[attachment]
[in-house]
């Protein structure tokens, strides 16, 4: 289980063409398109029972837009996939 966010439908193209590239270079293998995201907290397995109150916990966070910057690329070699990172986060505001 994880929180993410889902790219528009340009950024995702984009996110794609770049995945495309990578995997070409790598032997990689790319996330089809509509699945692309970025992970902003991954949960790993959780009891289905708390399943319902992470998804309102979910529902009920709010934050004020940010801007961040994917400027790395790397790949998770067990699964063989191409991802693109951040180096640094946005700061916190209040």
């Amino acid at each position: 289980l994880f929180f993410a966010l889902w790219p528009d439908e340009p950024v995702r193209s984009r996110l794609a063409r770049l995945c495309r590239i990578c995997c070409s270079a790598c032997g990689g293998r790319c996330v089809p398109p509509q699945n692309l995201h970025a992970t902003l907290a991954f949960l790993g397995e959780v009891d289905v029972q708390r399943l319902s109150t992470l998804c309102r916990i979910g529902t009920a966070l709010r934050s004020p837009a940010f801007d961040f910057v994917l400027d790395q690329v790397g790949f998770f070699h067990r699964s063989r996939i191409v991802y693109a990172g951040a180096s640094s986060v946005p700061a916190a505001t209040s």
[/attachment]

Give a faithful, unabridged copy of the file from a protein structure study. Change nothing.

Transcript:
[in-house]
């Protein structure tokens, strides 16, 4: 289980063409398109029972837009996939 966010439908193209590239270079293998995201907290397995109150916990966070910057690329070699990172986060505001 994880929180993410889902790219528009340009950024995702984009996110794609770049995945495309990578995997070409790598032997990689790319996330089809509509699945692309970025992970902003991954949960790993959780009891289905708390399943319902992470998804309102979910529902009920709010934050004020940010801007961040994917400027790395790397790949998770067990699964063989191409991802693109951040180096640094946005700061916190209040």
């Amino acid at each position: 289980l994880f929180f993410a966010l889902w790219p528009d439908e340009p950024v995702r193209s984009r996110l794609a063409r770049l995945c495309r590239i990578c995997c070409s270079a790598c032997g990689g293998r790319c996330v089809p398109p509509q699945n692309l995201h970025a992970t902003l907290a991954f949960l790993g397995e959780v009891d289905v029972q708390r399943l319902s109150t992470l998804c309102r916990i979910g529902t009920a966070l709010r934050s004020p837009a940010f801007d961040f910057v994917l400027d790395q690329v790397g790949f998770f070699h067990r699964s063989r996939i191409v991802y693109a990172g951040a180096s640094s986060v946005p700061a916190a505001t209040s």